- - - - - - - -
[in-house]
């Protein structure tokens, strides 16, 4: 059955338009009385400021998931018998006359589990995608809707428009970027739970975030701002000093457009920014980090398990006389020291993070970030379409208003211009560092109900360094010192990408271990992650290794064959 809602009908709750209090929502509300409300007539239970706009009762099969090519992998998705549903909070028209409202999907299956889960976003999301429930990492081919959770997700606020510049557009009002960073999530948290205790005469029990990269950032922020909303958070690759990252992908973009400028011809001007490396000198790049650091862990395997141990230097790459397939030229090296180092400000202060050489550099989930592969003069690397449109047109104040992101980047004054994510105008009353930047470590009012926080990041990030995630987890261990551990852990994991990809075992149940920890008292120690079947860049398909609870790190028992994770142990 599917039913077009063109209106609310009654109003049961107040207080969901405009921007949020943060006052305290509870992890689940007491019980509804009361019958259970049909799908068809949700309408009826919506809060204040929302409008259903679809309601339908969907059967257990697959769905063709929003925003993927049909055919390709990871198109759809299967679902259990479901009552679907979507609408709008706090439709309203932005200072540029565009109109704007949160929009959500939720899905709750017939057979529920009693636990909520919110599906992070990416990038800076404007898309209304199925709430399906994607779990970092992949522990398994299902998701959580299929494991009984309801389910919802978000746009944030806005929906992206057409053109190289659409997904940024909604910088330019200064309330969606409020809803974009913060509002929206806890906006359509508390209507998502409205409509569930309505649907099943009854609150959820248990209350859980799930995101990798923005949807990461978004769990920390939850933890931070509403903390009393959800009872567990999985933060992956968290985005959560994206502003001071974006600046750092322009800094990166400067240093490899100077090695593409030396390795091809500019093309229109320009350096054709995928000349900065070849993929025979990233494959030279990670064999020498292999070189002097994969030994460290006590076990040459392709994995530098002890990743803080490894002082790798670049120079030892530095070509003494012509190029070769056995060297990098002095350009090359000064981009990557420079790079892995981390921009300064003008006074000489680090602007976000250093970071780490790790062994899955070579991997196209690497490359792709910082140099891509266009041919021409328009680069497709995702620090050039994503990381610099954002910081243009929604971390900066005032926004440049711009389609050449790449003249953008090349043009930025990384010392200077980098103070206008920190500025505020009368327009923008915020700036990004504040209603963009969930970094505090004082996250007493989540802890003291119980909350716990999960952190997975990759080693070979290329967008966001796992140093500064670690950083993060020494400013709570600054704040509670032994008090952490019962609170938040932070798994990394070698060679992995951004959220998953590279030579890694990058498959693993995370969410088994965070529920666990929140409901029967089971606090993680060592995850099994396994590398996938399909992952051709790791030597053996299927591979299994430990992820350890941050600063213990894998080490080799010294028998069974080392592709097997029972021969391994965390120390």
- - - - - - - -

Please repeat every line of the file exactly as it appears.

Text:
[in-house]
């Protein structure tokens, strides 16, 4: 059955338009009385400021998931018998006359589990995608809707428009970027739970975030701002000093457009920014980090398990006389020291993070970030379409208003211009560092109900360094010192990408271990992650290794064959 809602009908709750209090929502509300409300007539239970706009009762099969090519992998998705549903909070028209409202999907299956889960976003999301429930990492081919959770997700606020510049557009009002960073999530948290205790005469029990990269950032922020909303958070690759990252992908973009400028011809001007490396000198790049650091862990395997141990230097790459397939030229090296180092400000202060050489550099989930592969003069690397449109047109104040992101980047004054994510105008009353930047470590009012926080990041990030995630987890261990551990852990994991990809075992149940920890008292120690079947860049398909609870790190028992994770142990 599917039913077009063109209106609310009654109003049961107040207080969901405009921007949020943060006052305290509870992890689940007491019980509804009361019958259970049909799908068809949700309408009826919506809060204040929302409008259903679809309601339908969907059967257990697959769905063709929003925003993927049909055919390709990871198109759809299967679902259990479901009552679907979507609408709008706090439709309203932005200072540029565009109109704007949160929009959500939720899905709750017939057979529920009693636990909520919110599906992070990416990038800076404007898309209304199925709430399906994607779990970092992949522990398994299902998701959580299929494991009984309801389910919802978000746009944030806005929906992206057409053109190289659409997904940024909604910088330019200064309330969606409020809803974009913060509002929206806890906006359509508390209507998502409205409509569930309505649907099943009854609150959820248990209350859980799930995101990798923005949807990461978004769990920390939850933890931070509403903390009393959800009872567990999985933060992956968290985005959560994206502003001071974006600046750092322009800094990166400067240093490899100077090695593409030396390795091809500019093309229109320009350096054709995928000349900065070849993929025979990233494959030279990670064999020498292999070189002097994969030994460290006590076990040459392709994995530098002890990743803080490894002082790798670049120079030892530095070509003494012509190029070769056995060297990098002095350009090359000064981009990557420079790079892995981390921009300064003008006074000489680090602007976000250093970071780490790790062994899955070579991997196209690497490359792709910082140099891509266009041919021409328009680069497709995702620090050039994503990381610099954002910081243009929604971390900066005032926004440049711009389609050449790449003249953008090349043009930025990384010392200077980098103070206008920190500025505020009368327009923008915020700036990004504040209603963009969930970094505090004082996250007493989540802890003291119980909350716990999960952190997975990759080693070979290329967008966001796992140093500064670690950083993060020494400013709570600054704040509670032994008090952490019962609170938040932070798994990394070698060679992995951004959220998953590279030579890694990058498959693993995370969410088994965070529920666990929140409901029967089971606090993680060592995850099994396994590398996938399909992952051709790791030597053996299927591979299994430990992820350890941050600063213990894998080490080799010294028998069974080392592709097997029972021969391994965390120390």